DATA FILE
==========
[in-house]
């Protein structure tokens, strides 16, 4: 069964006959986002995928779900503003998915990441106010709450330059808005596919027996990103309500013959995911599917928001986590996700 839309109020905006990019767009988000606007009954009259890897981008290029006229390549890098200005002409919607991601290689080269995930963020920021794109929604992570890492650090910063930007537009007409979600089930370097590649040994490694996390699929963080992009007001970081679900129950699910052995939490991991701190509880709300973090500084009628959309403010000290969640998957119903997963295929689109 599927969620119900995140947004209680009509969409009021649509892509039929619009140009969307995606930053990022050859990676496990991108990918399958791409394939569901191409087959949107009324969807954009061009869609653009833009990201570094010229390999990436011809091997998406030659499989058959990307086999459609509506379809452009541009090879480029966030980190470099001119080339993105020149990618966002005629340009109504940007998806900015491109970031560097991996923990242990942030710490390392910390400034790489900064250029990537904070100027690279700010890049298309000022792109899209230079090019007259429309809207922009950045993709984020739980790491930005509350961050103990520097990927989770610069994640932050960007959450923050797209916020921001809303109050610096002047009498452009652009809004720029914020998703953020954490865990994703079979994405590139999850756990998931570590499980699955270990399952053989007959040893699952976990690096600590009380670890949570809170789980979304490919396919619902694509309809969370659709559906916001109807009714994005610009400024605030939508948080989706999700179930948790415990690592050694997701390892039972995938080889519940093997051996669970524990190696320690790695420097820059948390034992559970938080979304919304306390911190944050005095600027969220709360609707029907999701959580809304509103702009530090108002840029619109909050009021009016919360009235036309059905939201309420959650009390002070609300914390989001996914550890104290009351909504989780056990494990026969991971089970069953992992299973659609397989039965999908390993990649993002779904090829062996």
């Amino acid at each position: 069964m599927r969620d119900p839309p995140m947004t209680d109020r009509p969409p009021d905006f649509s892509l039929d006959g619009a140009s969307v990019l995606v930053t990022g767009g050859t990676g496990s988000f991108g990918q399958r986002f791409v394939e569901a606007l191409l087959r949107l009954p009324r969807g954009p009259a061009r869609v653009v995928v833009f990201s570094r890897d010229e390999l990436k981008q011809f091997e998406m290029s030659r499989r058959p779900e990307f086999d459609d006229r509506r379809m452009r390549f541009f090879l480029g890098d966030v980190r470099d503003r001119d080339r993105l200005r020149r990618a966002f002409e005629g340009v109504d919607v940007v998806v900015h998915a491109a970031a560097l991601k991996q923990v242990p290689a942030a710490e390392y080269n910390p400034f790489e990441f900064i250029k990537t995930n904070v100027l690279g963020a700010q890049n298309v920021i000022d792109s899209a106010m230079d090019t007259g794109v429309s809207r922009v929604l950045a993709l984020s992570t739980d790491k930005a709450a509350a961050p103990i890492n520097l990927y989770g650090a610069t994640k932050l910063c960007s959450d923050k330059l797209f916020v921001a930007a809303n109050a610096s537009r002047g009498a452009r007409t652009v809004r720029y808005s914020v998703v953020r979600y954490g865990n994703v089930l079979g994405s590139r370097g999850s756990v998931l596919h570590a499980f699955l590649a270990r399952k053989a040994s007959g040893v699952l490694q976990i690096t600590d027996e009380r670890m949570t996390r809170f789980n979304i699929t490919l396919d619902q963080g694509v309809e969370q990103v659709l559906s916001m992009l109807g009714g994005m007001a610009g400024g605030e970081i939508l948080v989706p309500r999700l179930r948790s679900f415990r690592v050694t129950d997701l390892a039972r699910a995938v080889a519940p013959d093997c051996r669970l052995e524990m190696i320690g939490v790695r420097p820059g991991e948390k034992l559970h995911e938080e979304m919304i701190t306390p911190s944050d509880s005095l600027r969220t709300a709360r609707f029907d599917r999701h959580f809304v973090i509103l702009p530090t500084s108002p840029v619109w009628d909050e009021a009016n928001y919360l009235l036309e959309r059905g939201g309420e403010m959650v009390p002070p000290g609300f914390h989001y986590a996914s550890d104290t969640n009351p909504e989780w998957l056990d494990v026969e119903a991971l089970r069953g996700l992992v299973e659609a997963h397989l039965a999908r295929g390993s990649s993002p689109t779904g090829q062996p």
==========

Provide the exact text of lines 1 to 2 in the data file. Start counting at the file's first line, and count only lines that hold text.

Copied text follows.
[in-house]
């Protein structure tokens, strides 16, 4: 069964006959986002995928779900503003998915990441106010709450330059808005596919027996990103309500013959995911599917928001986590996700 839309109020905006990019767009988000606007009954009259890897981008290029006229390549890098200005002409919607991601290689080269995930963020920021794109929604992570890492650090910063930007537009007409979600089930370097590649040994490694996390699929963080992009007001970081679900129950699910052995939490991991701190509880709300973090500084009628959309403010000290969640998957119903997963295929689109 599927969620119900995140947004209680009509969409009021649509892509039929619009140009969307995606930053990022050859990676496990991108990918399958791409394939569901191409087959949107009324969807954009061009869609653009833009990201570094010229390999990436011809091997998406030659499989058959990307086999459609509506379809452009541009090879480029966030980190470099001119080339993105020149990618966002005629340009109504940007998806900015491109970031560097991996923990242990942030710490390392910390400034790489900064250029990537904070100027690279700010890049298309000022792109899209230079090019007259429309809207922009950045993709984020739980790491930005509350961050103990520097990927989770610069994640932050960007959450923050797209916020921001809303109050610096002047009498452009652009809004720029914020998703953020954490865990994703079979994405590139999850756990998931570590499980699955270990399952053989007959040893699952976990690096600590009380670890949570809170789980979304490919396919619902694509309809969370659709559906916001109807009714994005610009400024605030939508948080989706999700179930948790415990690592050694997701390892039972995938080889519940093997051996669970524990190696320690790695420097820059948390034992559970938080979304919304306390911190944050005095600027969220709360609707029907999701959580809304509103702009530090108002840029619109909050009021009016919360009235036309059905939201309420959650009390002070609300914390989001996914550890104290009351909504989780056990494990026969991971089970069953992992299973659609397989039965999908390993990649993002779904090829062996």